Sleep tracking also exists here, and it’s one of the main features of the UP3 that doesn’t come with a ton of problems. The UP3 can keep track of your deep sleep, light sleep and awake times throughout the night, and the results are found to be accurate. Another cool feature it comes with is called a Smart Alarm that will wake you up at exactly the right moment in your sleep cycle. Smart Alarm is also one of those little features that you would really love about the UP3.
The awkward thing here is the clasp mechanism. A lot of the time you would wake up and the UP3 would be lying next to you or unclasped but still on your wrist. Additionally, it’s so uncomfortable to wear because of the bioimpedance sensors and it is tough to forget you are wearing it when you go to bed.
Heart rate tracking on the UP3 is also a disappointment. Since it doesn’t have an optical heart rate sensor, the bioimpedance contacts will only measure your passive heart rate and resting heart rate. This means it will collect your HR data for the whole day and store it within the app, but you won’t have an option to manually choose when it records this data. So if you’re working out, went for a long walk or are just sitting around, it won’t give you real-time HR stats, which is arguably what most of the people need from a fitness tracker with a built-in heart rate sensor. You can’t say that resting heart rate data isn’t necessary or useful – it is, and very much so. Resting heart rate data will help you conclude how different factors such as caffeine, stress and more affect your heart every day. But when Jawbone claimed that the UP3 was the most advanced fitness tracker in the world, we thought it would bring something new to the table than what it currently offers.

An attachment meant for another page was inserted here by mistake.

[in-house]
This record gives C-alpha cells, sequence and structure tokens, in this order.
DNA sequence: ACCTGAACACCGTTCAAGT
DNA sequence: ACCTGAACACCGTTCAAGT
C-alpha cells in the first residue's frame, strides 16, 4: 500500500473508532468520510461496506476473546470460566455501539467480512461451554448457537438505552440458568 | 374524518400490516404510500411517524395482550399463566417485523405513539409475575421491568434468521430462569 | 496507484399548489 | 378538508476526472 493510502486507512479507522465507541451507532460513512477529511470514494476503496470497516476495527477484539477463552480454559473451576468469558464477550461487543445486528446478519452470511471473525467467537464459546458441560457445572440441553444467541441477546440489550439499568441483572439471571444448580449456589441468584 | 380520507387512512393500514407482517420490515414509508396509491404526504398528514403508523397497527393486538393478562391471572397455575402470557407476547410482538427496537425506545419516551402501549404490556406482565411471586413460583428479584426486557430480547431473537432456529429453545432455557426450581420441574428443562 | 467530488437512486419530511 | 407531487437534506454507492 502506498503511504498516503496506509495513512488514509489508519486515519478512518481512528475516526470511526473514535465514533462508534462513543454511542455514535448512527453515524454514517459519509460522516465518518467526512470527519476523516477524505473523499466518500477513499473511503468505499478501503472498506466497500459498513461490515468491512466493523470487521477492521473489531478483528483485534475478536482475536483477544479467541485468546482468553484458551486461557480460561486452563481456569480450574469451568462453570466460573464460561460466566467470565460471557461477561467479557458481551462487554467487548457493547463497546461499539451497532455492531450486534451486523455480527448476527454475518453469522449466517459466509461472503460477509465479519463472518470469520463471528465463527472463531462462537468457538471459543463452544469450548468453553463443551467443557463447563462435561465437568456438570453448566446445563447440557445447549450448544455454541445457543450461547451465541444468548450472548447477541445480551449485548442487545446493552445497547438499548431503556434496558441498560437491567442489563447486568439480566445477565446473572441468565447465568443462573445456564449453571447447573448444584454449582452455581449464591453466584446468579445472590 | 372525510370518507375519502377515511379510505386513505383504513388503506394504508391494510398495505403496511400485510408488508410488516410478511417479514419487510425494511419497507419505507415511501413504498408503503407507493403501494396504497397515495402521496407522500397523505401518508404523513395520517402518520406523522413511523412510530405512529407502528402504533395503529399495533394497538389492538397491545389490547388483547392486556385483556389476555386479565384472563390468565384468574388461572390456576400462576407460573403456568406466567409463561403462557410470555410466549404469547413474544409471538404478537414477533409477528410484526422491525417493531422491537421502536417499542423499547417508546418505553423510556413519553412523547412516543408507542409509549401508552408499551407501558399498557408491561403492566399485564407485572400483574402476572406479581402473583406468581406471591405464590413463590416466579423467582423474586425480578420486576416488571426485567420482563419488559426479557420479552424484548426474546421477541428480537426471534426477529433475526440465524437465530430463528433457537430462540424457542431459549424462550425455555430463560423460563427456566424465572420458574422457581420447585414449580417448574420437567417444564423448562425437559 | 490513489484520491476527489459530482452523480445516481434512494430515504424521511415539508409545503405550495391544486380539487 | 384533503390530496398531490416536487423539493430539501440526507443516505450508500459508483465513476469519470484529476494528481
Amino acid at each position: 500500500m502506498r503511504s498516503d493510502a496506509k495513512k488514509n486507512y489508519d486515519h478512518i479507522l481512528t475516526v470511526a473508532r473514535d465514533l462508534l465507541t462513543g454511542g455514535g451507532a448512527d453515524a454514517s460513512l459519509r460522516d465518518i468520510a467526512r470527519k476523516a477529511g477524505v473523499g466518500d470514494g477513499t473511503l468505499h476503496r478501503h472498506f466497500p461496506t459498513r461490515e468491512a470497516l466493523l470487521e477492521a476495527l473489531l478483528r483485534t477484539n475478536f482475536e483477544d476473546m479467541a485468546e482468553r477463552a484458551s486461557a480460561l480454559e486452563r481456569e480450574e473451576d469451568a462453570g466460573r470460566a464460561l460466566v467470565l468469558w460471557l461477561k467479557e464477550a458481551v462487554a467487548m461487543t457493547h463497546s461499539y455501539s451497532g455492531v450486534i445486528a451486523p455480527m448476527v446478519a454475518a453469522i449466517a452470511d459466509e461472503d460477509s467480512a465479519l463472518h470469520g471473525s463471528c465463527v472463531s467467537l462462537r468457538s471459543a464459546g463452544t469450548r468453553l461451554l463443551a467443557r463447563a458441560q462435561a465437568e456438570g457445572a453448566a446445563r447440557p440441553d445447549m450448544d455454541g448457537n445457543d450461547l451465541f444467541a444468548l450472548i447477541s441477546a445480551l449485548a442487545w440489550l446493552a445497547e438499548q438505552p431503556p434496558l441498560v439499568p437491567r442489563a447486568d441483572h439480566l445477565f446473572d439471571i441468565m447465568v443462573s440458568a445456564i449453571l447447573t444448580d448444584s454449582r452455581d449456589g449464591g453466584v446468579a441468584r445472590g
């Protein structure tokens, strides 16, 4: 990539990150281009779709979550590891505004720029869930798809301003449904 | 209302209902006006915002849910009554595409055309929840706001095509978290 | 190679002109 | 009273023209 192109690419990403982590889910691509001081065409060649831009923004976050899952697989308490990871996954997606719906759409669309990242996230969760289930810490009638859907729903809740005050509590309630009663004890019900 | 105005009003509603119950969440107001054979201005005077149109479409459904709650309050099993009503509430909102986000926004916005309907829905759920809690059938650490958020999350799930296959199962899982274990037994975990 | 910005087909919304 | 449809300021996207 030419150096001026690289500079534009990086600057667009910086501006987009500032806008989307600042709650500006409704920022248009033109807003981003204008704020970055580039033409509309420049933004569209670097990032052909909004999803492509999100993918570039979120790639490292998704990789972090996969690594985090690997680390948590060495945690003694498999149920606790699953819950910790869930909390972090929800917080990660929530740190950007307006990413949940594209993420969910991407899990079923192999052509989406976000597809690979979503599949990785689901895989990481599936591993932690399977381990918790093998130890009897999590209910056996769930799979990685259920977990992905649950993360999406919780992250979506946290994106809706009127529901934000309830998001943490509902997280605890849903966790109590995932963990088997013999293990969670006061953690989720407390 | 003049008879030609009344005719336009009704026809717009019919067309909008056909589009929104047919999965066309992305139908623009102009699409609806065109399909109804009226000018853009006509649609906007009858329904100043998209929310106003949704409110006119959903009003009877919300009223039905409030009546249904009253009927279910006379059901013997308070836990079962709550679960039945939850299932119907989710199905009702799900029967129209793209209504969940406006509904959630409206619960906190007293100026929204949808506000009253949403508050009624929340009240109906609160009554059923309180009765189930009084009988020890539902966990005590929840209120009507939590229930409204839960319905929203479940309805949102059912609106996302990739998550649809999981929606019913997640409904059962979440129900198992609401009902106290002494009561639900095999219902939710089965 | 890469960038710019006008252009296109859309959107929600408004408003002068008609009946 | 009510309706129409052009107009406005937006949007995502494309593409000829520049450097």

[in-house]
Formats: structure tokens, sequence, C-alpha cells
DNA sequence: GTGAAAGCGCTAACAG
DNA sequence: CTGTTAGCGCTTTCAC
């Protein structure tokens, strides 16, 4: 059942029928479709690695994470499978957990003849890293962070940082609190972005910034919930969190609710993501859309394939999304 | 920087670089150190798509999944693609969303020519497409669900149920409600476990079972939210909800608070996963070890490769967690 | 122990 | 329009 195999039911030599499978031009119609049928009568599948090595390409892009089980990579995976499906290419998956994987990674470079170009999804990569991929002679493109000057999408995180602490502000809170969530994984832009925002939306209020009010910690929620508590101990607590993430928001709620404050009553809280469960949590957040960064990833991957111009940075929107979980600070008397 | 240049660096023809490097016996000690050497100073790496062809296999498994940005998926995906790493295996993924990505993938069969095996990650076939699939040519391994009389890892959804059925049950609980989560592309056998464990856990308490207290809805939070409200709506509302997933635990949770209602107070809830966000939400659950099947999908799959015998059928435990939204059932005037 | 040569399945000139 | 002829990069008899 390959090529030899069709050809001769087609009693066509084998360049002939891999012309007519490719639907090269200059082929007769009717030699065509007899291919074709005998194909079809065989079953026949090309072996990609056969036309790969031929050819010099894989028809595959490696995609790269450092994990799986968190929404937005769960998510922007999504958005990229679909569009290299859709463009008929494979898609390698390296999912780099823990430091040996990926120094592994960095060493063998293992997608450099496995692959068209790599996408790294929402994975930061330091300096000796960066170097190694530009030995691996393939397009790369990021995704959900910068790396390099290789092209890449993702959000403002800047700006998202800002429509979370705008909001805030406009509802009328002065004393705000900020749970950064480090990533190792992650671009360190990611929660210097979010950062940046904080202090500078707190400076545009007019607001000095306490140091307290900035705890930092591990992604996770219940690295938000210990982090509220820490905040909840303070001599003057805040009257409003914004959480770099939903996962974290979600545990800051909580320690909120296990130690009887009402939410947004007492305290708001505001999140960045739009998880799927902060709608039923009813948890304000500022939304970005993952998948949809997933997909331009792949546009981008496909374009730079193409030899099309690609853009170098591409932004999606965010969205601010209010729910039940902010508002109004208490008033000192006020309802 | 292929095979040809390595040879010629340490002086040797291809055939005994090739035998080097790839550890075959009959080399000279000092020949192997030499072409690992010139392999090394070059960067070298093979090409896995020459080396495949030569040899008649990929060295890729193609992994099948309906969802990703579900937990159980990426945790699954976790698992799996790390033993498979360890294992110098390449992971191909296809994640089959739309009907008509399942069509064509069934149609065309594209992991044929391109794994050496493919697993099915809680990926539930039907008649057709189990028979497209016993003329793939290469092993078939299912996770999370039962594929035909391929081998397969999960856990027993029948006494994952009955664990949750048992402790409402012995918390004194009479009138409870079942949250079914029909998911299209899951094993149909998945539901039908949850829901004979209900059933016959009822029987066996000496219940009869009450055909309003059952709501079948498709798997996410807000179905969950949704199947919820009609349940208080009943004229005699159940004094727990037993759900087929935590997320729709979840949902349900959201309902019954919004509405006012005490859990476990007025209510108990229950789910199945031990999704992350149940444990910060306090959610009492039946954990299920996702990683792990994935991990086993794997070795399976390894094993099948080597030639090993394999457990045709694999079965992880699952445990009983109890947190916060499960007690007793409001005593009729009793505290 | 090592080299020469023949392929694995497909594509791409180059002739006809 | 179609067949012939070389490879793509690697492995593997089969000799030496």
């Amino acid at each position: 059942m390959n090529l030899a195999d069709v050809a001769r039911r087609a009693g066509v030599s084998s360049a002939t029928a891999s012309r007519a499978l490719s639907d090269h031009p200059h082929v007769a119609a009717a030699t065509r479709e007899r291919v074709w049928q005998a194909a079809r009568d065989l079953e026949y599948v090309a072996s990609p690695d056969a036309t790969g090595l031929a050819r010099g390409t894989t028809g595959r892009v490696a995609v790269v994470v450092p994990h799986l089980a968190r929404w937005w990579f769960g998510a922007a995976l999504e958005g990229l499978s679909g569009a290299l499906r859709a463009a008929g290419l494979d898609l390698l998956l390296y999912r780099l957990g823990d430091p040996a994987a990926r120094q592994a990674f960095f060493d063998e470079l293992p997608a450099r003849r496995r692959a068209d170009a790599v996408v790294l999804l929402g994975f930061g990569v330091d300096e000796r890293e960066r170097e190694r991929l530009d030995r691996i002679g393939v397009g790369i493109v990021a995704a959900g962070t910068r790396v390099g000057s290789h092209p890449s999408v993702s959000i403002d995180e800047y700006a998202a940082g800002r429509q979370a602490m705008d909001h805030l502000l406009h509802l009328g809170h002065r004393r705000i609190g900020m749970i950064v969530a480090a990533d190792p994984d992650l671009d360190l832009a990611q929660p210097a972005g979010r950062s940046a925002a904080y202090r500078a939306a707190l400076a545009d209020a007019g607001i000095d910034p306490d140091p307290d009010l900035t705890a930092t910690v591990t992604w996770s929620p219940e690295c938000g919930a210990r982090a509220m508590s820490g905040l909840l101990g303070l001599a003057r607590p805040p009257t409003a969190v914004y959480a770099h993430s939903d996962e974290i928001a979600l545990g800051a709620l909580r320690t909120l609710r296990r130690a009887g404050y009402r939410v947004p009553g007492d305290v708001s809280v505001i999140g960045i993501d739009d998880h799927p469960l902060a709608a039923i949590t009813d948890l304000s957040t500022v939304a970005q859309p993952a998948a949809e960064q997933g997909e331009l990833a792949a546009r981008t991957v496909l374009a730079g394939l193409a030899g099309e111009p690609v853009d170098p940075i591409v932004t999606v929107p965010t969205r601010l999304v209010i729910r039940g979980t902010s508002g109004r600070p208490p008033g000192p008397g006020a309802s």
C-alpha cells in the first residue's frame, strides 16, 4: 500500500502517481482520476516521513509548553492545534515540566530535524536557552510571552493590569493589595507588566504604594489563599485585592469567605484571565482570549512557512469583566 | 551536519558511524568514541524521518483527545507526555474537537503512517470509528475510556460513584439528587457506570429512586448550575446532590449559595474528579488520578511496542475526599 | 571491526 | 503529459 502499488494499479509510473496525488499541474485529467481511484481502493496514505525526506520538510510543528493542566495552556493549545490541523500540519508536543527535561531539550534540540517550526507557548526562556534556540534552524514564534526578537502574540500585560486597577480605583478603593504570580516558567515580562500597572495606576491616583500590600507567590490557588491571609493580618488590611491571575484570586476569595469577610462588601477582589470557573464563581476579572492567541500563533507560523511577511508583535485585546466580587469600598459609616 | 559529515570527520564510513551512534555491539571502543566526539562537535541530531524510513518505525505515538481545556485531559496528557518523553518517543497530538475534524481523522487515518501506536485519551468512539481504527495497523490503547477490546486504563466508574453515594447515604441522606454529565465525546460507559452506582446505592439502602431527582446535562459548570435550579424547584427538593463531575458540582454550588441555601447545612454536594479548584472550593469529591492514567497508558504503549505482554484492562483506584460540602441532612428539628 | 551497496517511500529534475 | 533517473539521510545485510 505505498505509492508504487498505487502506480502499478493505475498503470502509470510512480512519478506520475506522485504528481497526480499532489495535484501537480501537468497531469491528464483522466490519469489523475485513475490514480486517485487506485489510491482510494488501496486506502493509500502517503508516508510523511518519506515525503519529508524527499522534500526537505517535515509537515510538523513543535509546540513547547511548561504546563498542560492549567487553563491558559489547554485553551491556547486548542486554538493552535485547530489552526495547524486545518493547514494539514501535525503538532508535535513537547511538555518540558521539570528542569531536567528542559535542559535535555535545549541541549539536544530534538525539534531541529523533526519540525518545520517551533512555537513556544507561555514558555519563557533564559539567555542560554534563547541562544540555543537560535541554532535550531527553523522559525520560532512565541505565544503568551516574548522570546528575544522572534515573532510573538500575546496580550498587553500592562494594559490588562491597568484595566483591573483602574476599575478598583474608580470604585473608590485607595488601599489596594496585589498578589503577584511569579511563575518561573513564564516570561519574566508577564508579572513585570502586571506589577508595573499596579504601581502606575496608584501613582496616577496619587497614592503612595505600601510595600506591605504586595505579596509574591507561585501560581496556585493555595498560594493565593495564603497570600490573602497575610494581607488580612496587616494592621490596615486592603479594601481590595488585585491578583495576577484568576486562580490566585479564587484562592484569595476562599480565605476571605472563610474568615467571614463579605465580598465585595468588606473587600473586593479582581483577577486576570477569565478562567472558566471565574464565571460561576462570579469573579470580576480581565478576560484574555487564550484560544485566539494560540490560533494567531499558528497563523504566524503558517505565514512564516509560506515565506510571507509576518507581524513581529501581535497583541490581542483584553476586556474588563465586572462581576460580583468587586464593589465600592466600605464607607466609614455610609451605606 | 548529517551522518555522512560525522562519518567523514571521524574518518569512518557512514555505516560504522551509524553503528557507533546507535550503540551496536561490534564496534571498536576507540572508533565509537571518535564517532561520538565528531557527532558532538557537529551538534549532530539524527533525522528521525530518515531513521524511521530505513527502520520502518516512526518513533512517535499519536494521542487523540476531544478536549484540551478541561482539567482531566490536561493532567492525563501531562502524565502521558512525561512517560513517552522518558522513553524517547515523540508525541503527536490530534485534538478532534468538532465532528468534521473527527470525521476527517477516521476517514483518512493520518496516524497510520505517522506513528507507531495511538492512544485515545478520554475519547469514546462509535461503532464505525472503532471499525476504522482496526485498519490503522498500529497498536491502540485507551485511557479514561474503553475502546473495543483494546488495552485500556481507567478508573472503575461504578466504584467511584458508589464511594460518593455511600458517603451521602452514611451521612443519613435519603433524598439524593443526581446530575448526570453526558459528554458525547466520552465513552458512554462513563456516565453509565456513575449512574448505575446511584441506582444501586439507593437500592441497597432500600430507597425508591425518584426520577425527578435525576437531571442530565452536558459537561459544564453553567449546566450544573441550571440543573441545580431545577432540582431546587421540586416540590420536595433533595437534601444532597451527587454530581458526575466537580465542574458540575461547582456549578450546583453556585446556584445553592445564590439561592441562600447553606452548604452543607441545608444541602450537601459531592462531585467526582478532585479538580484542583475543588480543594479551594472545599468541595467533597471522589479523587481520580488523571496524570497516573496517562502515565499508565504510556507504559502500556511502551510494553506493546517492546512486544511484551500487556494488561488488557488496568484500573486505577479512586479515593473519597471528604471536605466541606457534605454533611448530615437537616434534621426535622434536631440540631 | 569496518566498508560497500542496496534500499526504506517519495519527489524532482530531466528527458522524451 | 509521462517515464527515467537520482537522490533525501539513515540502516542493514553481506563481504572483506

The heart rate readings were found to be accurate most of the times. It wasn’t very far off from what the Blaze or Charge HR would give you, and it seems to be the same case with other wrist-mounted fitness trackers on the market.
Now the most controversial part of the UP3 is perhaps the waterproofing. The launch of the UP3 was delayed for almost 6 months because Jawbone couldn’t figure out how to waterproof its device properly. The UP3 eventually shipped out to customers, but it turned out to be water-resistant, not waterproof. This means that it is wearable in the rain and you can get it wet in the shower or don’t need to worry about sweat. However, you do need to take it off before you plan to jump in the pool or relax in the sauna.
The battery life of the UP3 is incredible. Jawbone claims it will last 7 days on a single charge, and it is understandable because the device doesn’t come with the display.
Jawbone’s UP app does a good job at displaying your most important data at the forefront. It not only gives you standard step, distance and calorie information, but also suggests some tips and tricks on how to attain your next round of goals.
It also connects to a large number of other apps like IFTTT, MyFitnessPal, Runtastic, and even other devices like the Withings Scale and Nest Thermostat.
If you want an activity tracker that offers similar set of features, then the Charge HR will be a better option. It’s cheaper than the UP3 and also offers accurate heart rate tracking and a more secure strap. You will have to make some compromises though. Its design is not as sleek as the UP3 and the software also lacks the analysis that Jawbone’s platform offers. If you can manage to live with a not so pretty design and the smart coaching features, then it will be a good option.
Otherwise, the UP2 is a better option, too. While it doesn’t have the heart rate monitoring feature, it isn’t a major loss as Jawbone was unable to use the data in the most useful and significant way.
The UP3 is an incredible feat of engineering, but if you plan to buy one, you should bear in mind that the fitness tracker is losing the support fast with the company exiting the wearable’s market.
- Attractive design
- Good sleep tracking
- Impressive UP app
- Awkward clasp mechanism
- Underused sensors
- No longer support from Jawbone